Hashtags can be a way of focusing attention on a cause or campaign (e.g. Radio Reverb created the #Reverbathon hashtag for their fundraiser), or for keeping up with an event that you can’t physically attend, but they’re also often used jokingly to indicate that the tweet is not in all seriousness.

Another feature of Twitter is to follow Twitter lists – or create new Twitter lists of your own, e.g. of people/organisations in your local area, or of people who are talking about a particular topic/area of interest, or simply accounts that you particularly like to follow. This can be used as a way of managing your time spent monitoring Twitter, focusing your attention at particular times on specific people or organisations – for example your station’s presenters, or local businesses, or other community radio stations. See the video below on how to set up and use Twitter lists strategically for your station.


LinkedIn is geared towards professional networking – making links and connections with people you have worked with, or would like to work with, or who share a particular professional interest.

  • Users sign in as themselves, not as organisations. In other words, this is a tool for individuals within your station (e.g. station manager), rather than the station itself
  • You can indicate a list of career work experience and upload your CV, and make ‘connections’ with people you know or have done work with (or would like to work with in the future)
  • Add endorsements and testimonials for contacts on particular skills or expertise
  • See how you are linked to someone (i.e. through whom)
  • List and find jobs in a particular area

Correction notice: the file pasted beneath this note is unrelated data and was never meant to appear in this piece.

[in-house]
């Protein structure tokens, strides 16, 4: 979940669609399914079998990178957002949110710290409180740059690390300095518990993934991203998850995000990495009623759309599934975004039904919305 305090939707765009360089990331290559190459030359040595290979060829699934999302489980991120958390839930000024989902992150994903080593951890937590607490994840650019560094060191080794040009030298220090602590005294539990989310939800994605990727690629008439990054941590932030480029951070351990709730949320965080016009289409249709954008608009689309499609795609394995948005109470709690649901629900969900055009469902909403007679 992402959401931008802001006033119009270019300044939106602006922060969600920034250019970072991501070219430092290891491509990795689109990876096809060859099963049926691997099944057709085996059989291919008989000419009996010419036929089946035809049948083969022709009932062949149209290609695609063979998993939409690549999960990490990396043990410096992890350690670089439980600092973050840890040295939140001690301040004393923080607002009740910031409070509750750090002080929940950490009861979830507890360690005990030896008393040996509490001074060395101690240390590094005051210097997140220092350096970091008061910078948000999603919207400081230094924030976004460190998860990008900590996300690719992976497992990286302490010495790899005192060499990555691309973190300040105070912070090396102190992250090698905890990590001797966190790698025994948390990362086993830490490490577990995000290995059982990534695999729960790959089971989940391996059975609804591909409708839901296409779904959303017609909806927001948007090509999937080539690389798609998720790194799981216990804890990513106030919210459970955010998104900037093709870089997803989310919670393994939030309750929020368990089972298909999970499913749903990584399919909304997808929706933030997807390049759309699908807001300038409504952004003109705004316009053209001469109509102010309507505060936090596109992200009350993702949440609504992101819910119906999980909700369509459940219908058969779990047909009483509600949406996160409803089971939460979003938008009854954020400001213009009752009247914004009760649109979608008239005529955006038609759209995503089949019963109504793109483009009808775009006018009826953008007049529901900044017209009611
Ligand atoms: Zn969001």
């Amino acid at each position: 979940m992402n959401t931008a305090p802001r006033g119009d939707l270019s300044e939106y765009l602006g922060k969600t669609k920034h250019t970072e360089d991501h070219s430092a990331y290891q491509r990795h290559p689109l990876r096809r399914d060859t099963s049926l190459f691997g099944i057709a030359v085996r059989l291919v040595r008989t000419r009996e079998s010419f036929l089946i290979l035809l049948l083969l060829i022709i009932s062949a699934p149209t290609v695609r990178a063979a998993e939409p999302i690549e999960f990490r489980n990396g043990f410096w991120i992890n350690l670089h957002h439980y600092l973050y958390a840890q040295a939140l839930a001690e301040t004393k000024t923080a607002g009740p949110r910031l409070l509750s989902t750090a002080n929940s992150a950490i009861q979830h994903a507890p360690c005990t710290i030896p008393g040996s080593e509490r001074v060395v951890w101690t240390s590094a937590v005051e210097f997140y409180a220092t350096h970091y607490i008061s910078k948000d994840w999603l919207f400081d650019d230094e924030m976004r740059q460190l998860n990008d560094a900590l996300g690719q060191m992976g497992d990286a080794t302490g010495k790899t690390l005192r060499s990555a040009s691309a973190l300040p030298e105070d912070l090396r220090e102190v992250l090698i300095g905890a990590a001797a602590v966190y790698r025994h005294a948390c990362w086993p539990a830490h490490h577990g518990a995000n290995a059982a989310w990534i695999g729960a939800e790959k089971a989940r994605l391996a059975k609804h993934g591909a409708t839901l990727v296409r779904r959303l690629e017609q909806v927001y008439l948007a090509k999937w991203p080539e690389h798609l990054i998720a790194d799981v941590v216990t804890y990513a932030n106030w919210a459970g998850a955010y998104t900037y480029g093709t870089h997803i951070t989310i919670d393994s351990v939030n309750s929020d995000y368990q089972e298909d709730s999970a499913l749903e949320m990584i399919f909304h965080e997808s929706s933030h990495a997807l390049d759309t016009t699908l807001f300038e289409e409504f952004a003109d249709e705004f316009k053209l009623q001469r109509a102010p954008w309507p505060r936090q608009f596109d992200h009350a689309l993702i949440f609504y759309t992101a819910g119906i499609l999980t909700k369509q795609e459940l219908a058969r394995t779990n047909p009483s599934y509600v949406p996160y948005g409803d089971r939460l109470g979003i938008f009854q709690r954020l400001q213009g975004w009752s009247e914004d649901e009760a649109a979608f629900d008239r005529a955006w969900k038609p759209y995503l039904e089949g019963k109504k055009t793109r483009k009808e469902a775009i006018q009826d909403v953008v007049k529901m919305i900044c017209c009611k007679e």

LinkedIn can be a very useful tool to make strategic links with others, which can grease the wheels of, say, a partnership development or a funding application. It can also be used to consolidate links made at meetings, and offer each party an opportunity to find out about the other’s experience and interests.

To make strategic use of LinkedIn, you could set SMART objectives for LinkedIn – such as to make contact with 5 significant people per week (preferably with a follow-up message – “great to connect with you”, etc.)

Instagram and Pinterest

Instagram and Pinterest are both photo-sharing applications/services. Some features of each are given below, followed by a brief comparison.


  • Currently only possible to upload photos via a smartphone app – therefore, used by more tech-savvy audience
  • Photos are displayed in a square format
  • Ability to find others’ content through hashtags
  • Range of filters can be applied to photos giving Instagram a particular aesthetic and ‘feel’


  • Accessed via both web and smartphone app
  • Create albums (or ‘boards’) by particular themes (e.g. local places & people, presenters’ pics, etc). You can choose which boards, as well as users, you wish to follow
  • Share (or ‘repin’) images that others have posted
  • Popular with women (83% users globally are women – though there is a quite different demographic in UK, where 44% are women. Source: Engauge)
  • Photos can be linked to the source, making it a great tool for driving traffic to your website.

Pinterest and Instagram are used by organisations to engage people in quite different ways to Facebook and Twitter. Functionality is much more reduced on these sites than the more mainstream social networks – and are therefore used in specific ways, or to reach specific audiences. For example, if you want to engage a younger, more tech-savvy audience, you might consider using Instagram. If you want to engage a female audience, Pinterest might be more appropriate. You might also want to consider sharing a particular type of photo with one, or both, of the sites – e.g. presenters or trainees having fun, or even ‘arty’ shots of the studio!

Top tools for social media